“Then Jesus went with His disciples to a place called Gethsemane… and He said, “My soul is overwhelmed with sorrow, to the point of death; remain here, and watch with me.” Going a little farther from them, he fell on his face and prayed, saying, “My Father, if it be possible, let this cup pass from me; nevertheless, not as I will, but as you will.”
There’s a story a good friend told me many years ago that I’ve never forgotten. When he was a young man, his church began to change dramatically with the entrance of a wildly charismatic new pastor. My friend, bold in his speech and skilled in debate, took this pastor to task on doctrine day after day, week after week.
One afternoon, in the throes of another confrontation, my friend noticed something that initiated a paradigm shift in their relationship. “I was really hammering him with questions as usual but all at once, he slumped in his chair a little; I watched him take off his glasses and sort of sigh and rub his nose, and suddenly I realized something: He is just an old man. And in that moment, I loved him.”
None of the incredible stories of the life of Jesus lays bare His humanity like that lonely night in the garden of Gethsemane. Jesus the healer moves us to seek his benevolent hand of mercy; Jesus the prophet convicts our wayward hearts; Jesus the teacher arrests our attention; we bend the knee in reverence to Jesus the Son of God, and rise in triumphant praise to Jesus the risen Savior.
But on Good Friday, we get to know Jesus, the man.
It was said that Jesus was so terrified and in such agony of the torment that lay before Him, that he sweat blood in his hour of prayer. Medical studies have found that under extreme emotional strain, a person can indeed sweat blood; such was the extent of his distress. We don’t often think of the Lord as someone who suffers fear, doubt, or rejection like we do- only the darkness of that Judean night can illuminate our understanding that He was not only God; he was also one of us.
There is a prophecy that was written by the Jewish prophet Isaiah 700 years before Jesus was born that describes with haunting accuracy the life and death of the coming Messiah.
He was despised and rejected by men,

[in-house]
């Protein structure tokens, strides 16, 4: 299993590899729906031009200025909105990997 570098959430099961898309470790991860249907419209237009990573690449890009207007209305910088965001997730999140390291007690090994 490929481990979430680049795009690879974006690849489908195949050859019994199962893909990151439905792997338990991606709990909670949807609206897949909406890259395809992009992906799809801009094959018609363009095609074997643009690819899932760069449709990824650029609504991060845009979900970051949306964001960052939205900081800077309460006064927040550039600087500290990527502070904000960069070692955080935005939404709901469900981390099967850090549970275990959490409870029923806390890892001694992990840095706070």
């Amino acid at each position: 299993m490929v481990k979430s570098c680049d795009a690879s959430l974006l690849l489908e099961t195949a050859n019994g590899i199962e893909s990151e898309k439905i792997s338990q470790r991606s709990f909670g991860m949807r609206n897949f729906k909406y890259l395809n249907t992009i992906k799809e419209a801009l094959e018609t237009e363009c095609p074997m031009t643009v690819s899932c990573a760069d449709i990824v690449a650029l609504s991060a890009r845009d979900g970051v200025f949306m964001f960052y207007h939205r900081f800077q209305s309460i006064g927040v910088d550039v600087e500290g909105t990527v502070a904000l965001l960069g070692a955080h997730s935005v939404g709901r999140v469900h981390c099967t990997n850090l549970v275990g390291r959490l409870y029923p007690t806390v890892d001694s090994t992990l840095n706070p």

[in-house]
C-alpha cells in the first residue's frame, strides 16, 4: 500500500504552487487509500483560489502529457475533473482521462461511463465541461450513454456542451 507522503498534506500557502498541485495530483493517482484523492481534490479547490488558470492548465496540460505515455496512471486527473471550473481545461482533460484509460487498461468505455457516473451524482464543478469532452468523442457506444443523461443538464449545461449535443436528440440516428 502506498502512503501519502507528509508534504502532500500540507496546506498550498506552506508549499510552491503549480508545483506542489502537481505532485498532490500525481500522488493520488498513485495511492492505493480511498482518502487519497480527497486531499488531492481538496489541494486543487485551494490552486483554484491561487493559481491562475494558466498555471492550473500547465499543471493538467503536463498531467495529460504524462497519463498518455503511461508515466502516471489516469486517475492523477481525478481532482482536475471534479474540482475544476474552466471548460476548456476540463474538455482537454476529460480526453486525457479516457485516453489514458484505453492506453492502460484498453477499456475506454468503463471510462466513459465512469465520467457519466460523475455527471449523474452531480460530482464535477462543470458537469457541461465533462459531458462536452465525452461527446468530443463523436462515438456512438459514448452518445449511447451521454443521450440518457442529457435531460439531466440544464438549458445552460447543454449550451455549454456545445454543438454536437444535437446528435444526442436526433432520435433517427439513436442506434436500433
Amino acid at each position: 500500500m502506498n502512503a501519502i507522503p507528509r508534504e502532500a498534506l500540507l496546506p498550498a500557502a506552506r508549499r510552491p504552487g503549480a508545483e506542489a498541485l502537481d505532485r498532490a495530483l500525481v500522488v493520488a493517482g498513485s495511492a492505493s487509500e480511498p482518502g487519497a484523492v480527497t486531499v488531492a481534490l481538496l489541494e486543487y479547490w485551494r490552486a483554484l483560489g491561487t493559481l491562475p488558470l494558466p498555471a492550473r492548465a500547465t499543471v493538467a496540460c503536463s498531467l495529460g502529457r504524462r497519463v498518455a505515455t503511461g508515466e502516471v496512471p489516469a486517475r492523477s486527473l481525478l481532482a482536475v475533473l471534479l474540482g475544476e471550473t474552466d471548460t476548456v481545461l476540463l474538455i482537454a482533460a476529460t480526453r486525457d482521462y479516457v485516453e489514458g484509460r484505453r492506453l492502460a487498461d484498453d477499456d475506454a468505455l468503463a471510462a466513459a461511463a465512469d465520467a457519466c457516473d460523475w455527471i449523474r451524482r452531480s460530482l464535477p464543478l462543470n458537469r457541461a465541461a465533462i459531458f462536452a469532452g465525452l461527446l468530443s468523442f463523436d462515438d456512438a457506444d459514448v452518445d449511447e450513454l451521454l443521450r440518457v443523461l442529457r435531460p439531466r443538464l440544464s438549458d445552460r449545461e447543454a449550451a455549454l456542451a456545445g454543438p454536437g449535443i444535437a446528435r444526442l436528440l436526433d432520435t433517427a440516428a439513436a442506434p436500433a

a man of sorrows and acquainted with grief;
and as one from whom men hide their faces
he was despised, and
Surely he has borne our griefs and carried our sorrows;
yet we esteemed him stricken, smitten by God, and afflicted
But he was pierced for our transgressions;
he was crushed for our iniquities;
upon him was the chastisement that brought
us peace, and with his wounds we are healed.
All we like sheep have gone astray;
we have turned — every one — to his own way;
and the LORD has laid on him the iniquity of us all.
He was oppressed, and he was afflicted,
yet he opened not his mouth;
like a lamb that is led to the slaughter,
and like a sheep that before its shearers is silent.
And they made his grave with the wicked and
with a rich man in his death,
although he had done no violence, and there was
no deceit in his mouth.
Yet it was the will of the LORD to crush him
he has put him to grief;
Out of the anguish of his soul he shall see and
by his knowledge shall the righteous one, my servant,
make many to be accounted righteous,
and he shall bear their iniquities.
(Selections of Isaiah 53)
The stunning precision of this prophetic utterance alone is heavy validation for the claims of Christ. The very people who cried ‘Hosanna to the Son of David!’ as he entered Jerusalem only days before, sent up the merciless roar, ‘Crucify him!’ to Pontius Pilate.
Pilate, understanding that Jesus was no criminal, almost pleaded with him to bear witness to his innocence; but Jesus would not come to his own defense. He had accepted the will of His father, to die for the sins of a humanity that would largely reject from their own ignorance. Such is the love of God.
He was mocked with a crown of thorns, beaten and spit upon and made to drag his own instrument of death until his strength failed him.
With his hands and feet nailed to a cross alongside convicted criminals, he agonized for many hours in the sight of those who loved him, and those who hated him with such ferocity that they laughed at his despair.
The suffering of Christ moves us differently than the miracles of Christ. One might be skeptical of a miracle worker, or defiant toward a teacher- but when Jesus stumbles under the weight of a blood-stained cross and his face twists in pain, when his breathing becomes rapid and shallow in his last moments. When he calls out to the God that He can no longer sense, surrounded by his murderers, ‘Father! Forgive them! They don’t know what they’ve done!’
We see him, then. And we love him.
Brooke Demott is a freelance writer from the town of Oswego who regularly contributes to The Palladium-Times on topics of family, worship and faith. She can be reached at firstname.lastname@example.org.